So in order to tug at the heart strings of already generous donors, this year’s annual luncheon event sought the help of four very passionate and articulate first graders.  Eliud, Dayanara, Kale and Consola had attendees mesmerized as they shared their most recent service learning experience with anyone interested enough to listen.  Each child told the account of how their class raised money to help fund the Asian animal exhibit at the Denver Zoo.  (They raised over $1,000!)  They explained what a tappir, flying fox and clouded leopard are.  They shared with passers-by art work that students created and sold to fundraise.  And most importantly, they spoke eloquently and with sincerity about the importance of “giving back”.  These kids may not have the material luxuries had by other children these days, but what they do have is a heart for giving and gratitude.  And hopefully their giving nature was contagious… 

The plan for next year is this: Expose every DCIS elementary age student to cultural experiences in their own community and state, before launching them into the bigger and wider world.  For example… Perhaps a science lesson can relocate onto a local and sustainable farm.  Maybe a literacy exploration could bring kids to a poetry slam competition.  A social studies unit on Colorado’s history could easily segue-way into a student led excavation at the Garden Park Fossil Area in Canyon City, CO.   Simply stated, the possibilities are as endless as the sea and sky.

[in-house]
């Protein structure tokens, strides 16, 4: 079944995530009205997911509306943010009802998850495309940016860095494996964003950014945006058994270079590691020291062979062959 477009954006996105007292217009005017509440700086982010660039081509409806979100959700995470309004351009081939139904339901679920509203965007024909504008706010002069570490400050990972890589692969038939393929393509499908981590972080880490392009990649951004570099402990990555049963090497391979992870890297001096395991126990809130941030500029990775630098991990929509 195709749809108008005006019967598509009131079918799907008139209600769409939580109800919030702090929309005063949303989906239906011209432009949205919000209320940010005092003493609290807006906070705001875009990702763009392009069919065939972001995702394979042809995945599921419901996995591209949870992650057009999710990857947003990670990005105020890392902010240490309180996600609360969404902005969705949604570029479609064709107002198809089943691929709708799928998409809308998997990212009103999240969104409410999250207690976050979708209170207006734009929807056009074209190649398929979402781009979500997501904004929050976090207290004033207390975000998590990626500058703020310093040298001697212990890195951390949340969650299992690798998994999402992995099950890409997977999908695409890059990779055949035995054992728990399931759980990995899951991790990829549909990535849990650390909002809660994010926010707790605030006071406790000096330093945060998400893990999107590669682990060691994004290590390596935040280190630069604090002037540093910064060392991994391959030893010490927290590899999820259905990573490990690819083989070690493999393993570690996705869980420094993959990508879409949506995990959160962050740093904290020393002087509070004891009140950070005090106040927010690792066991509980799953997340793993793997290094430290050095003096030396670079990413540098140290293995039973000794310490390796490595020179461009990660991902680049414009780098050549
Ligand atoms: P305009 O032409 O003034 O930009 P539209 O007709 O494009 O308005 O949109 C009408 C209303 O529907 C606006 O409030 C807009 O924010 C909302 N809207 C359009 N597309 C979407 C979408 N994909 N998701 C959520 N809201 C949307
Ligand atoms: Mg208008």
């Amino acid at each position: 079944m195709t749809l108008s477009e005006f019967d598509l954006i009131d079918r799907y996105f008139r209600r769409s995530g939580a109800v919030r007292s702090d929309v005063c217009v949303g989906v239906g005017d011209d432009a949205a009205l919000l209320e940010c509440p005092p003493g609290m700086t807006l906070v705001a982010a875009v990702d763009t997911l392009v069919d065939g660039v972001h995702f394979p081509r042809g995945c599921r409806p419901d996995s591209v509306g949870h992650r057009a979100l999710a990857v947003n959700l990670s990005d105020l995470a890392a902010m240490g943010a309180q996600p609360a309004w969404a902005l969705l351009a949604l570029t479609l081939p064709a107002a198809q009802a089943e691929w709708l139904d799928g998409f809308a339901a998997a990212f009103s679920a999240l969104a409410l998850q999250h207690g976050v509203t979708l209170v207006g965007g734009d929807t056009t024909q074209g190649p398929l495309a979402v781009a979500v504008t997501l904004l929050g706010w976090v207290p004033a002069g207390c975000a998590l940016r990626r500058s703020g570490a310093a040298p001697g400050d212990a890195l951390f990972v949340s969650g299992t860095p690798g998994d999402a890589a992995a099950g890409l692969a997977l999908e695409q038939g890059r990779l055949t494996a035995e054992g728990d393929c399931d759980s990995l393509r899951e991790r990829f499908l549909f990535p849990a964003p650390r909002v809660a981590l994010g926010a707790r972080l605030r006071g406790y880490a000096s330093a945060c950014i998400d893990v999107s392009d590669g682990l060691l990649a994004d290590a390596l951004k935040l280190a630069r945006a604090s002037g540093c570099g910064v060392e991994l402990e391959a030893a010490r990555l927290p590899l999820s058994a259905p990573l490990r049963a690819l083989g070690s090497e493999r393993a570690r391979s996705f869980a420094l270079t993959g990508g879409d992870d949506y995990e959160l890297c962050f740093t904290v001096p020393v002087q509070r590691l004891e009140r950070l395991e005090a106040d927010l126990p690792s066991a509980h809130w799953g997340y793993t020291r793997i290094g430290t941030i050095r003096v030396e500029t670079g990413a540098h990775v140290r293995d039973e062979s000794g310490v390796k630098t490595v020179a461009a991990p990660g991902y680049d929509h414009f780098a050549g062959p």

I can go on and on about this wonderful fundraising experience last week.  Likewise, I could “talk the birds out of the trees” (as my grandpa use to say) about the value of experiential learning.  But in the end, I will let the below photos conclude my tale.  Should you have any questions about the DCIS Foundation Board or about how you can contribute or get involved, please visit their website at  

Thanks for your time and Adios!